To rubric or not to rubric: That is the question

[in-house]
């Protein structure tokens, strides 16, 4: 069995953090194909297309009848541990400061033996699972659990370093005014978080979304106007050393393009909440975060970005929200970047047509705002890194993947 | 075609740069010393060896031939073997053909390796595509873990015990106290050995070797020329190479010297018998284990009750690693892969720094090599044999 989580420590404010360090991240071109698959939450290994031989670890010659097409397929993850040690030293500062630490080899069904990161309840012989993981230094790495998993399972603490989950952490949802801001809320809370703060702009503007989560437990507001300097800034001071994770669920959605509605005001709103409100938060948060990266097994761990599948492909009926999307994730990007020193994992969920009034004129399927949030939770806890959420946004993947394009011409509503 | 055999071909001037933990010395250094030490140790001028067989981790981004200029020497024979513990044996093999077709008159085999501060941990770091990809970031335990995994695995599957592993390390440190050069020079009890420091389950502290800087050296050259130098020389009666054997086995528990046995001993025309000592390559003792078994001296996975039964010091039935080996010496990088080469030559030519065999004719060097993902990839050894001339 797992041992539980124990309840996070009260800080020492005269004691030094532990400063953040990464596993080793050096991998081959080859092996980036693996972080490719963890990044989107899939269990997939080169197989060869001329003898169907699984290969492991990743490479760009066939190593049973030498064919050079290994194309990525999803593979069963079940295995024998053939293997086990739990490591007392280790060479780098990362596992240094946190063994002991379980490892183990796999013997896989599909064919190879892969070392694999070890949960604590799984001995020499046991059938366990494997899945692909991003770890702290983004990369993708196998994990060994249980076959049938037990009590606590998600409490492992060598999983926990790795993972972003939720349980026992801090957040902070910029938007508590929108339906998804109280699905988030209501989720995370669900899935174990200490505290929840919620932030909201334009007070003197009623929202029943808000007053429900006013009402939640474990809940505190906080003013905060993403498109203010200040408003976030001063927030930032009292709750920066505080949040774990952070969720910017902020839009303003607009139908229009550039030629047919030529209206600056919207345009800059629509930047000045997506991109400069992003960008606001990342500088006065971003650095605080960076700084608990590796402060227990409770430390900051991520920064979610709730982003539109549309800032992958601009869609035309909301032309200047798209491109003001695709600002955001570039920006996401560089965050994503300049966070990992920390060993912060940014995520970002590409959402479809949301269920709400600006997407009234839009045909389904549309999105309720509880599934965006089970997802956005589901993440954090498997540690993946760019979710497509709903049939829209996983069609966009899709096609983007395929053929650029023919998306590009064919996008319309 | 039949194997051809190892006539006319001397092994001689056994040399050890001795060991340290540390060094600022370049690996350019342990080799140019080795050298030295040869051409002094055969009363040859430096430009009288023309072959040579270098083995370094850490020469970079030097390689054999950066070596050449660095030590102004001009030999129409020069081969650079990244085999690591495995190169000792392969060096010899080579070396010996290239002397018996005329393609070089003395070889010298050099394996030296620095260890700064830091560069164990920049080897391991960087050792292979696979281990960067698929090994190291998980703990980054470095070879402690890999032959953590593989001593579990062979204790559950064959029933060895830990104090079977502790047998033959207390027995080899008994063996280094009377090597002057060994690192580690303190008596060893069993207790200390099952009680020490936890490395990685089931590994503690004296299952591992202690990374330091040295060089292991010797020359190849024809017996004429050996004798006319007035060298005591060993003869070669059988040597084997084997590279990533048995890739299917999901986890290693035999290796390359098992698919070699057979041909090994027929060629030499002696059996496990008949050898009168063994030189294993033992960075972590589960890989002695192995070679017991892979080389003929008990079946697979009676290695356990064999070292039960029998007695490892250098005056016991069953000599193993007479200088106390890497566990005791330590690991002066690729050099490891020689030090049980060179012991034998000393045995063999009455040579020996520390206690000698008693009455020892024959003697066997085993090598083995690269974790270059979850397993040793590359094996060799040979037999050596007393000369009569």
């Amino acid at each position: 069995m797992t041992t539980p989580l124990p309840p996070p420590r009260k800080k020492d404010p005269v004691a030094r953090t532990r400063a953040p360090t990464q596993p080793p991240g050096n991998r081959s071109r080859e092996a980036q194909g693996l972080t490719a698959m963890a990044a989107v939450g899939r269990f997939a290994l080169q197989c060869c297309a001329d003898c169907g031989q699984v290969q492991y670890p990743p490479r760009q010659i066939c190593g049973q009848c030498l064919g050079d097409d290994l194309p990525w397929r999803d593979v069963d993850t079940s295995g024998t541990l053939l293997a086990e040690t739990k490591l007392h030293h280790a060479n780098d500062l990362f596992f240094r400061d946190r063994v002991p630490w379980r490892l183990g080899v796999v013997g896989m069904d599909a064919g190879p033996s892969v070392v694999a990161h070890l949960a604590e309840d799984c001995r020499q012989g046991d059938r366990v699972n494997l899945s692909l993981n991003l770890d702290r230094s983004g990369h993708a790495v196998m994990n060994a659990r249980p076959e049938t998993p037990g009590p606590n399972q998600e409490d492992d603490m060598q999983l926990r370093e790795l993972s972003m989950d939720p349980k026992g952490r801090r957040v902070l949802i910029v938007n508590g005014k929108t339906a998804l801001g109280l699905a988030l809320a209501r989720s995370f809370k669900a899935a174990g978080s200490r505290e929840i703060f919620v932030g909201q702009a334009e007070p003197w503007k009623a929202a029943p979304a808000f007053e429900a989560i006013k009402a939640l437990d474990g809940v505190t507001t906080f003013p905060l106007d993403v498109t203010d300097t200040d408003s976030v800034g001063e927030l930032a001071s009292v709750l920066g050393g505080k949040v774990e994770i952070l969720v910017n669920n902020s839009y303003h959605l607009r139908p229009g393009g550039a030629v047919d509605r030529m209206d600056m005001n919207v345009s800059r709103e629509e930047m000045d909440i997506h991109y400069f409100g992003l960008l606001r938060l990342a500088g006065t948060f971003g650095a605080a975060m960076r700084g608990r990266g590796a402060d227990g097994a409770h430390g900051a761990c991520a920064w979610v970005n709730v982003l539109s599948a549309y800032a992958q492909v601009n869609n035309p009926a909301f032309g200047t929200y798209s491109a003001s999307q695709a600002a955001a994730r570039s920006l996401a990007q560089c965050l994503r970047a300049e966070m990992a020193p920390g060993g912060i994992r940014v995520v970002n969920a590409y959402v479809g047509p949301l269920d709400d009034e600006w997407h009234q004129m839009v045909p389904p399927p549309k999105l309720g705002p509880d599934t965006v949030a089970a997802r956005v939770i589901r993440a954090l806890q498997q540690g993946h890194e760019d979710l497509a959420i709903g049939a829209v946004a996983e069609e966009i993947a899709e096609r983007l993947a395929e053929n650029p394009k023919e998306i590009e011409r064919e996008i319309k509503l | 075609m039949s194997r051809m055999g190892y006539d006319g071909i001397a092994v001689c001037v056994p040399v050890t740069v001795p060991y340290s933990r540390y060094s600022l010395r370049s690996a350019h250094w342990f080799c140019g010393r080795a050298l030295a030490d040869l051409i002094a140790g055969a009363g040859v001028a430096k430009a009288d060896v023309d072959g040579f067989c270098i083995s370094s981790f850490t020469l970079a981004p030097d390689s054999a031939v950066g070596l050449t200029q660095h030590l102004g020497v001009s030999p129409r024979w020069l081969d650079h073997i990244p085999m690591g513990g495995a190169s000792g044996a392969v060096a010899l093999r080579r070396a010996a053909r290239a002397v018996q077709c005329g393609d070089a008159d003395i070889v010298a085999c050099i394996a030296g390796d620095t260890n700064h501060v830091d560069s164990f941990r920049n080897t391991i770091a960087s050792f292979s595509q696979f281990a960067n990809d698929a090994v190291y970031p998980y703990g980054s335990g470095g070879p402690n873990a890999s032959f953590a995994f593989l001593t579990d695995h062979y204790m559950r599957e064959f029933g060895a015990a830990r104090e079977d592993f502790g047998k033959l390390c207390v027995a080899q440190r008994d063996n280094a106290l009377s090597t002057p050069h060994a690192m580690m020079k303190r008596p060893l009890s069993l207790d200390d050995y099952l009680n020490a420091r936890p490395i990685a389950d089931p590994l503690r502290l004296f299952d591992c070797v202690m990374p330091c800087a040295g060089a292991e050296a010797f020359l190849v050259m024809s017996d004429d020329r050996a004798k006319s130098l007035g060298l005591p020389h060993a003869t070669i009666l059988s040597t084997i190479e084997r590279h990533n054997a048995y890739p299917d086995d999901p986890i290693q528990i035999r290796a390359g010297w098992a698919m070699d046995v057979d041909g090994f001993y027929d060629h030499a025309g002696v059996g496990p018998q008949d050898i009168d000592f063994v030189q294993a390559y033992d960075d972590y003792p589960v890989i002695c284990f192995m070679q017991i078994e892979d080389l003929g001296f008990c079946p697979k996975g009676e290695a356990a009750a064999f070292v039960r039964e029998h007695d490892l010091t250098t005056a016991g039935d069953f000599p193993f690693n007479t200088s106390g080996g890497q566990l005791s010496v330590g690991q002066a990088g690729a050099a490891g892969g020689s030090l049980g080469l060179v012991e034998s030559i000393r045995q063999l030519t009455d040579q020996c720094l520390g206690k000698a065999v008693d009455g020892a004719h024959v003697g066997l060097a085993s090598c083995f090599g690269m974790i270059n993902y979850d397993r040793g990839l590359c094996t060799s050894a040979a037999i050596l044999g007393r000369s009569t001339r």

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In conclusion, although there are certainly a number of challenges associated with the effective utilization of rubrics, we agree that rubrics have the potential to be highly useful tools for faculty members to consider using. Our primary contribution to this scholarly discussion is to question the framing of rubrics as something akin to a panacea for assessment issues. They are not. As with any teaching tool, we believe faculty should never be forced to use tools that they are neither committed to nor adequately supported in the use of. Comfort and commitment to using a tool are critical components of effective teaching. Similarly, we believe the intricacies involved in effective utilization of both skill development frameworks and rubrics are much more complex than a single article can convey. Finally, we view learning as dynamic and organic—not cookie-cutter and precise. It cannot be measured perfectly through rubrics, nor can rubrics take the place of faculty member experience, passion, and motivation. As John Dewey (1910) so aptly stated many decades ago, “To nurture inspiring aim and executive means into harmony with each other is at once the difficulty and the reward of the teacher”.
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